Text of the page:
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The beautiful detective story from C++ world.

Chapter I. There are two major C++ compiler GCC and Clang. The former is an old good warrior, the latter is a modern fancy boy. Clang can use GCC as a backend for some specific cases.
Chapter II. There is the One Definition Rule that demands the only one definition of a symbol in compilation context. Duplication is error, usually. The linker may detect it and fail linkage.
Chapter III. The linker may add debug information into a binary that contains the path to the source file with the line number for every symbol. It helps debugger to show sources.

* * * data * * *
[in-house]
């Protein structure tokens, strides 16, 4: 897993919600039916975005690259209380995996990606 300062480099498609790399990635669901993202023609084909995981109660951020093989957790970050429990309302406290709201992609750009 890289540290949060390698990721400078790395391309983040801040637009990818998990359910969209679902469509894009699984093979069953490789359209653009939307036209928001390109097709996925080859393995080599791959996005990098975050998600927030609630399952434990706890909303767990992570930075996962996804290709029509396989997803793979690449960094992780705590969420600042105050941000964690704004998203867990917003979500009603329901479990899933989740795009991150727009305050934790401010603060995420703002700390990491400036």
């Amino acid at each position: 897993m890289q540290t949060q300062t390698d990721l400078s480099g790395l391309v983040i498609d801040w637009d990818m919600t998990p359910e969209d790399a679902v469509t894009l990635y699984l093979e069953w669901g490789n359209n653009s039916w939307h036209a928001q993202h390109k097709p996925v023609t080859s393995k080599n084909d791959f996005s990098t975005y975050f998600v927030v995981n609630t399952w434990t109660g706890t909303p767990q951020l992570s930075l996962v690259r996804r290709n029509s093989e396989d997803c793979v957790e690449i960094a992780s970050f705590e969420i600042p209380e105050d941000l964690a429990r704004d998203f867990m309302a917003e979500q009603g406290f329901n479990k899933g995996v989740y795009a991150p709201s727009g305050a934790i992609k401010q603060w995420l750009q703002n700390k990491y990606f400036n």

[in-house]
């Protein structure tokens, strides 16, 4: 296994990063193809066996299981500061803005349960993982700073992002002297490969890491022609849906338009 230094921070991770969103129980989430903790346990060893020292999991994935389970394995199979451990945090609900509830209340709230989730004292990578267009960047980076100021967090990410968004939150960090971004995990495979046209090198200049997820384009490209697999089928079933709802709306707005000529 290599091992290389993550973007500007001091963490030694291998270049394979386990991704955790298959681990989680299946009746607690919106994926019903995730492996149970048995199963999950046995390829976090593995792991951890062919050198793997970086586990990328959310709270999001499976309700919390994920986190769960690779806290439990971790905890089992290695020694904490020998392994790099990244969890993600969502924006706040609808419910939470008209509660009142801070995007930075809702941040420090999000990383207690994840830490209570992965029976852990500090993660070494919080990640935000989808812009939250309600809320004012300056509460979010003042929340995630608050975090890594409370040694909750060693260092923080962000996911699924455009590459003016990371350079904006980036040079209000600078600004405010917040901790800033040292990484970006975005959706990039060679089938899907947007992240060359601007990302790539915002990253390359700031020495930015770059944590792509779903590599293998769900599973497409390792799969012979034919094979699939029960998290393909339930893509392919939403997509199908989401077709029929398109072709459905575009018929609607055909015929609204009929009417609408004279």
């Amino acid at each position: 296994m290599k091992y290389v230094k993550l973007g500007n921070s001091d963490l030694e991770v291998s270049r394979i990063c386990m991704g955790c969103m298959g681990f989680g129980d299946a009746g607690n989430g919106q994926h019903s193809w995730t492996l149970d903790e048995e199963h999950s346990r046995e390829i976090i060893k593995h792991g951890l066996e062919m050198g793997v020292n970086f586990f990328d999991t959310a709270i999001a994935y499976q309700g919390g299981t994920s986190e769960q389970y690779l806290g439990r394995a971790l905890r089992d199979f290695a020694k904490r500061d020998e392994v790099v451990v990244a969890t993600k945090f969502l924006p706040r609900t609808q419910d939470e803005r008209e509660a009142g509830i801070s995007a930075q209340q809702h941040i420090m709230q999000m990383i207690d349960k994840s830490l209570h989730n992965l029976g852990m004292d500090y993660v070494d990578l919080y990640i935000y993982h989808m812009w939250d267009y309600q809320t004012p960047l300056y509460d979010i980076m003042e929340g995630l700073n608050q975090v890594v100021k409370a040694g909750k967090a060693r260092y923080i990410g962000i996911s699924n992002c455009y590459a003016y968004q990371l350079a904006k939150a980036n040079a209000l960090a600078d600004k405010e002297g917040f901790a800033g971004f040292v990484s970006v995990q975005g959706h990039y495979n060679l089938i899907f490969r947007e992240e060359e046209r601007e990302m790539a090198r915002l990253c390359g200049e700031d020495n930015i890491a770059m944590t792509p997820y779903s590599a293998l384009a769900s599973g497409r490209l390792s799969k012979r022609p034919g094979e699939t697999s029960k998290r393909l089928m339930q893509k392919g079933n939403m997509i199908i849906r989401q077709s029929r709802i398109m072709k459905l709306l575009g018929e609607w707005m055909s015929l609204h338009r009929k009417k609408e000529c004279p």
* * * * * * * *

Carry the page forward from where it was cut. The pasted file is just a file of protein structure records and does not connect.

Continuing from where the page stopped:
Chapter IV. I have a project that I build with Clang + GCC-backend. And I get an error report from linker that the standard string is declared twice, ODR violation. And the linker points to the same file but slightly different line numbers...
Chapter V. It seems like GCC uses the first line of the symbol signature (excluding template<...>) and Clang uses the line with the opening `{`.
If the signature is multi-lined then GCC and Clang report symbol at a different location. And the linker is upset with it.
Final. Strip you symbols, be happy.
Epilogue. Clang produces different symbol tables if formatting style differs ;)
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@newt As soon as there is an honorable successor!

@histeriaone we use a combination of rust and haskell instead of what used to be implemented in C++.

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